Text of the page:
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For more apologetics resources, please visit

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In Closing...

"O Lord Jesus Christ, who, becoming subject to Mary and Joseph, didst hallow home life by singular virtues; by the help of both, do thou grant that we may be taught by the example of thy Holy Family, and have fellowship with it for evermore: Who livest." (Collect, Feast of the Holy Family)

"Remember then, that although you were made from nothing, you were not redeemed with nothing. In six days God created all things, including you, but for thirty years he worked out your salvation including the ignominy of dying on the cross." (St. Bernard of Clairvaux, Doctor of the Church)

"Jesus reigns over the family when it, modeled after the holy ideals of the sacrament of matrimony instituted by Christ, maintains unspotted its true character of sanctuary. In such a sanctuary of love, parental authority is fashioned after the authority of God, the Father, from Whom, as a matter of fact, it originates and after which even it is named. (Ephesians iii, 15) The obedience of the children imitates that of the Divine Child of Nazareth, and the whole family life is inspired by the sacred ideals of the Holy Family." (Pope Pius XI, "Ubi Arcano Dei Consilio", 1922 A.D.)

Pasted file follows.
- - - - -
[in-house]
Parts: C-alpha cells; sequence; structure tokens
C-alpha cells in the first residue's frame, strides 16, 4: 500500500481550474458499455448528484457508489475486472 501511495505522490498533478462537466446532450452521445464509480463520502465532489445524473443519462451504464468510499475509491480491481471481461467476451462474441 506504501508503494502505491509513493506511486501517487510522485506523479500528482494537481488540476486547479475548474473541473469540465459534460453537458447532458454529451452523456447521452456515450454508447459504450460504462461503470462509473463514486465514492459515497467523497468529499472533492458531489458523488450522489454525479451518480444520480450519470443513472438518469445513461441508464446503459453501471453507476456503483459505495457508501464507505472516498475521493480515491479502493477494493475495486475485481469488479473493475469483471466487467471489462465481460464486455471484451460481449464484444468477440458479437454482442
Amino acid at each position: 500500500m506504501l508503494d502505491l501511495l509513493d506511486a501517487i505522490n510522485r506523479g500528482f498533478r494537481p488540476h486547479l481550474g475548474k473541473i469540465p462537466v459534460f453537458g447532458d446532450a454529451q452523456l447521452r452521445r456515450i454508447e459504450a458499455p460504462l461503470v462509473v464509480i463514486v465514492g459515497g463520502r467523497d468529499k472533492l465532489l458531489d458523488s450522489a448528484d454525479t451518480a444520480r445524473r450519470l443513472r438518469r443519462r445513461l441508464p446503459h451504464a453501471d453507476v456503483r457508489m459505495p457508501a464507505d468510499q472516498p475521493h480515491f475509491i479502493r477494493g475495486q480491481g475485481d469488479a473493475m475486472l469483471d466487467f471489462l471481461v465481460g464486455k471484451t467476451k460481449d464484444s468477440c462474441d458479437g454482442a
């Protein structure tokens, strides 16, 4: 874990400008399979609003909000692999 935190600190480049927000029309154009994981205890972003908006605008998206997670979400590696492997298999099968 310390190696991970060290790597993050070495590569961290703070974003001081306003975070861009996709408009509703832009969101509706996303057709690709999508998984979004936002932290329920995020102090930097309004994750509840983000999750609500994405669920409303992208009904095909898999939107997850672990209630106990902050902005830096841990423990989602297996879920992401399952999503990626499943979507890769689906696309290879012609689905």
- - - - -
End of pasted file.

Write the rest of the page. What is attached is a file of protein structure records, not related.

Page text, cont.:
"Indeed, if one thing more than another presents difficulty to the mind and understanding of man, assuredly it is the mystery of the cross, which, beyond all doubt, must be considered the most difficult of all; so much so that only with great difficulty can we grasp the fact that our salvation depends on the cross, and on Him who for us was nailed thereon." (Catechism of the Council of Trent)

"...whoever does not take up his cross and follow after me is not worthy of me." (Our Lord Jesus Christ, Mt. 10:38)

"The cross is the ladder to Heaven." (Catechism of the Cure de Ars)

"He that seeks not the cross of Christ seeks not the glory of Christ." (St. John of the Cross, Doctor of the Church)